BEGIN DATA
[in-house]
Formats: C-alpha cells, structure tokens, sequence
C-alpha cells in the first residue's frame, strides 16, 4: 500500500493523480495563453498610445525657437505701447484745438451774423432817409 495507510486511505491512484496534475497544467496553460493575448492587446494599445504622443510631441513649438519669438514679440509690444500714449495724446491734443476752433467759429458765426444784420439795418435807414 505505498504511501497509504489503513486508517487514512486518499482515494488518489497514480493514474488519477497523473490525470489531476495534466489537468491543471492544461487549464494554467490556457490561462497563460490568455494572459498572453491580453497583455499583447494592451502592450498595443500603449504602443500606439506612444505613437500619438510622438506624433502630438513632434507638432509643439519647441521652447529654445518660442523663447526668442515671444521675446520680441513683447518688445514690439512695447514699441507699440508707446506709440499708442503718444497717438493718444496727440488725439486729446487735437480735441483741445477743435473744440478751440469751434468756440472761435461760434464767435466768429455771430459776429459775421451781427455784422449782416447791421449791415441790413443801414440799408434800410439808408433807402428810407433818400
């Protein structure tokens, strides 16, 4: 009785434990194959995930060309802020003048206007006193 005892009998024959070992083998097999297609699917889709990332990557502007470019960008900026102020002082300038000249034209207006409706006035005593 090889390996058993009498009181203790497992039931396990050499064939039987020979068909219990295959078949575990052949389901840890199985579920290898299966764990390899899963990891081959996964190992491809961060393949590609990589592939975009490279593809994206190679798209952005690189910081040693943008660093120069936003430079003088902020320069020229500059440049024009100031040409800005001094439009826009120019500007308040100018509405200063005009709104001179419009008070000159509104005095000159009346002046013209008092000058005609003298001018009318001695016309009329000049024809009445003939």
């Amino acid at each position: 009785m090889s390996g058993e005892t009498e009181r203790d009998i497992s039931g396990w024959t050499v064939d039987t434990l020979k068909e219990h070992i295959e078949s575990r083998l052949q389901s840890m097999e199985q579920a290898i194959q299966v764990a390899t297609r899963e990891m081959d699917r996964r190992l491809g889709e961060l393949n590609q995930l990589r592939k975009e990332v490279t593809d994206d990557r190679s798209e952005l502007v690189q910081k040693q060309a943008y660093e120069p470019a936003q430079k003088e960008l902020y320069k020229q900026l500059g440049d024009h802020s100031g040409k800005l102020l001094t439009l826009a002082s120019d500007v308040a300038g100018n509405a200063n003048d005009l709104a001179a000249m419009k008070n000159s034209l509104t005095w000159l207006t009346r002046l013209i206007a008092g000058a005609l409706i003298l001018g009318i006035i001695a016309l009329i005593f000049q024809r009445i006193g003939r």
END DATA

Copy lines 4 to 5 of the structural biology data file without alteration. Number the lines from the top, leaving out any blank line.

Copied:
């Protein structure tokens, strides 16, 4: 009785434990194959995930060309802020003048206007006193 005892009998024959070992083998097999297609699917889709990332990557502007470019960008900026102020002082300038000249034209207006409706006035005593 090889390996058993009498009181203790497992039931396990050499064939039987020979068909219990295959078949575990052949389901840890199985579920290898299966764990390899899963990891081959996964190992491809961060393949590609990589592939975009490279593809994206190679798209952005690189910081040693943008660093120069936003430079003088902020320069020229500059440049024009100031040409800005001094439009826009120019500007308040100018509405200063005009709104001179419009008070000159509104005095000159009346002046013209008092000058005609003298001018009318001695016309009329000049024809009445003939």
């Amino acid at each position: 009785m090889s390996g058993e005892t009498e009181r203790d009998i497992s039931g396990w024959t050499v064939d039987t434990l020979k068909e219990h070992i295959e078949s575990r083998l052949q389901s840890m097999e199985q579920a290898i194959q299966v764990a390899t297609r899963e990891m081959d699917r996964r190992l491809g889709e961060l393949n590609q995930l990589r592939k975009e990332v490279t593809d994206d990557r190679s798209e952005l502007v690189q910081k040693q060309a943008y660093e120069p470019a936003q430079k003088e960008l902020y320069k020229q900026l500059g440049d024009h802020s100031g040409k800005l102020l001094t439009l826009a002082s120019d500007v308040a300038g100018n509405a200063n003048d005009l709104a001179a000249m419009k008070n000159s034209l509104t005095w000159l207006t009346r002046l013209i206007a008092g000058a005609l409706i003298l001018g009318i006035i001695a016309l009329i005593f000049q024809r009445i006193g003939r």